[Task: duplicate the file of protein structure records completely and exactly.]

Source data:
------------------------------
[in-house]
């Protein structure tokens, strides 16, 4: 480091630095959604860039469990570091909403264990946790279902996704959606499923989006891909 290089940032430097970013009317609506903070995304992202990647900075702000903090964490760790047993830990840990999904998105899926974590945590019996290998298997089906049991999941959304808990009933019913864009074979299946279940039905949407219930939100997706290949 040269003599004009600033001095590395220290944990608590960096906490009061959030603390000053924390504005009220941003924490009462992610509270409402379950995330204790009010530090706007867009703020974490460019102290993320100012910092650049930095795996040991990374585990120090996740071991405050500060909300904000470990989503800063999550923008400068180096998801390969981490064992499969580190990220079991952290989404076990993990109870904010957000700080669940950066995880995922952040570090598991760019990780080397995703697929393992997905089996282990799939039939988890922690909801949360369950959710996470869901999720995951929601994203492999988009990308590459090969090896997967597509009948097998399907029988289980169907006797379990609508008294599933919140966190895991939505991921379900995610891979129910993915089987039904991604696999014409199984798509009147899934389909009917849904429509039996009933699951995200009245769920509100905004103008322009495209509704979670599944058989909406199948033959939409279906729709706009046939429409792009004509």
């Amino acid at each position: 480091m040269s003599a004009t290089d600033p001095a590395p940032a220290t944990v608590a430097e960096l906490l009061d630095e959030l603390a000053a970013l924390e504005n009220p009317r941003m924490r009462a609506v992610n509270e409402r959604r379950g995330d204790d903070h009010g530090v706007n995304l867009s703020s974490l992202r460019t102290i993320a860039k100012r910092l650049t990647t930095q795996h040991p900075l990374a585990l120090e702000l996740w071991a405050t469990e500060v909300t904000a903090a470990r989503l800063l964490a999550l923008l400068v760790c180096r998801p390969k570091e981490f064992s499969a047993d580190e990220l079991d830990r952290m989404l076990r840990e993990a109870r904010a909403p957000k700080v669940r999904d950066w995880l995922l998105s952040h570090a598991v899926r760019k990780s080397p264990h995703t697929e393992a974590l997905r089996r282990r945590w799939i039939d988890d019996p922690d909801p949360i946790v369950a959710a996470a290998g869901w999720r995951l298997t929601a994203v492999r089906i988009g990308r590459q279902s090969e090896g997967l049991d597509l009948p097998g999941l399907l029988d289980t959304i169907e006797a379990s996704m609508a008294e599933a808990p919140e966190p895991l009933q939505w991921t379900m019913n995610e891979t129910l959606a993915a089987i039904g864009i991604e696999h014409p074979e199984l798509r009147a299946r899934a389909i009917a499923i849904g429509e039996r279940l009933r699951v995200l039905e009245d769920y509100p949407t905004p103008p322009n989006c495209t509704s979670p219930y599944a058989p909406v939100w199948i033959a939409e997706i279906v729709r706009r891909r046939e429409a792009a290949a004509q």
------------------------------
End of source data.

[in-house]
């Protein structure tokens, strides 16, 4: 480091630095959604860039469990570091909403264990946790279902996704959606499923989006891909 290089940032430097970013009317609506903070995304992202990647900075702000903090964490760790047993830990840990999904998105899926974590945590019996290998298997089906049991999941959304808990009933019913864009074979299946279940039905949407219930939100997706290949 040269003599004009600033001095590395220290944990608590960096906490009061959030603390000053924390504005009220941003924490009462992610509270409402379950995330204790009010530090706007867009703020974490460019102290993320100012910092650049930095795996040991990374585990120090996740071991405050500060909300904000470990989503800063999550923008400068180096998801390969981490064992499969580190990220079991952290989404076990993990109870904010957000700080669940950066995880995922952040570090598991760019990780080397995703697929393992997905089996282990799939039939988890922690909801949360369950959710996470869901999720995951929601994203492999988009990308590459090969090896997967597509009948097998399907029988289980169907006797379990609508008294599933919140966190895991939505991921379900995610891979129910993915089987039904991604696999014409199984798509009147899934389909009917849904429509039996009933699951995200009245769920509100905004103008322009495209509704979670599944058989909406199948033959939409279906729709706009046939429409792009004509």
């Amino acid at each position: 480091m040269s003599a004009t290089d600033p001095a590395p940032a220290t944990v608590a430097e960096l906490l009061d630095e959030l603390a000053a970013l924390e504005n009220p009317r941003m924490r009462a609506v992610n509270e409402r959604r379950g995330d204790d903070h009010g530090v706007n995304l867009s703020s974490l992202r460019t102290i993320a860039k100012r910092l650049t990647t930095q795996h040991p900075l990374a585990l120090e702000l996740w071991a405050t469990e500060v909300t904000a903090a470990r989503l800063l964490a999550l923008l400068v760790c180096r998801p390969k570091e981490f064992s499969a047993d580190e990220l079991d830990r952290m989404l076990r840990e993990a109870r904010a909403p957000k700080v669940r999904d950066w995880l995922l998105s952040h570090a598991v899926r760019k990780s080397p264990h995703t697929e393992a974590l997905r089996r282990r945590w799939i039939d988890d019996p922690d909801p949360i946790v369950a959710a996470a290998g869901w999720r995951l298997t929601a994203v492999r089906i988009g990308r590459q279902s090969e090896g997967l049991d597509l009948p097998g999941l399907l029988d289980t959304i169907e006797a379990s996704m609508a008294e599933a808990p919140e966190p895991l009933q939505w991921t379900m019913n995610e891979t129910l959606a993915a089987i039904g864009i991604e696999h014409p074979e199984l798509r009147a299946r899934a389909i009917a499923i849904g429509e039996r279940l009933r699951v995200l039905e009245d769920y509100p949407t905004p103008p322009n989006c495209t509704s979670p219930y599944a058989p909406v939100w199948i033959a939409e997706i279906v729709r706009r891909r046939e429409a792009a290949a004509q």